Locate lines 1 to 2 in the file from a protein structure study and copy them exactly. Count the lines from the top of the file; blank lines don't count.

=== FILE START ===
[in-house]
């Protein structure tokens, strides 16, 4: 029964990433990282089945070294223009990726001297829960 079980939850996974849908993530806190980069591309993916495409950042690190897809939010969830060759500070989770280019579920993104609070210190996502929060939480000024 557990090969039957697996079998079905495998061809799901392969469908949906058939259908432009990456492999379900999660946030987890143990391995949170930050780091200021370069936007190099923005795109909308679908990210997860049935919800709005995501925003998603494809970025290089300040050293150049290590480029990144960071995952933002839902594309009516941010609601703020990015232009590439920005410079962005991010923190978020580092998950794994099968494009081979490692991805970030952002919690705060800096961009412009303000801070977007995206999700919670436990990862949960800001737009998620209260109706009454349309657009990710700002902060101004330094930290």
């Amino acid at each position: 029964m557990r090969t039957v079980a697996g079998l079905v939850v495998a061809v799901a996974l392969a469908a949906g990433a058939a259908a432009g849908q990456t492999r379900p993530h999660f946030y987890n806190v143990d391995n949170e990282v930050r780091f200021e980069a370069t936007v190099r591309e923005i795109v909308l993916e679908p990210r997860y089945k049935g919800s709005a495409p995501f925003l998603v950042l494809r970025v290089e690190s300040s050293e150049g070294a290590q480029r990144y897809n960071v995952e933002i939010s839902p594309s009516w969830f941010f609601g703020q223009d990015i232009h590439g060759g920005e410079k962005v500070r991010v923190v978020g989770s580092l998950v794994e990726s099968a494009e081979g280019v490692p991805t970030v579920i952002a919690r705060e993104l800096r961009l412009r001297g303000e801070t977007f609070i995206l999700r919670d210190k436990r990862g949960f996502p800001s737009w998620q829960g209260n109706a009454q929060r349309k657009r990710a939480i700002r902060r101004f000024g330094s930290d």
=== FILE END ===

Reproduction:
[in-house]
């Protein structure tokens, strides 16, 4: 029964990433990282089945070294223009990726001297829960 079980939850996974849908993530806190980069591309993916495409950042690190897809939010969830060759500070989770280019579920993104609070210190996502929060939480000024 557990090969039957697996079998079905495998061809799901392969469908949906058939259908432009990456492999379900999660946030987890143990391995949170930050780091200021370069936007190099923005795109909308679908990210997860049935919800709005995501925003998603494809970025290089300040050293150049290590480029990144960071995952933002839902594309009516941010609601703020990015232009590439920005410079962005991010923190978020580092998950794994099968494009081979490692991805970030952002919690705060800096961009412009303000801070977007995206999700919670436990990862949960800001737009998620209260109706009454349309657009990710700002902060101004330094930290």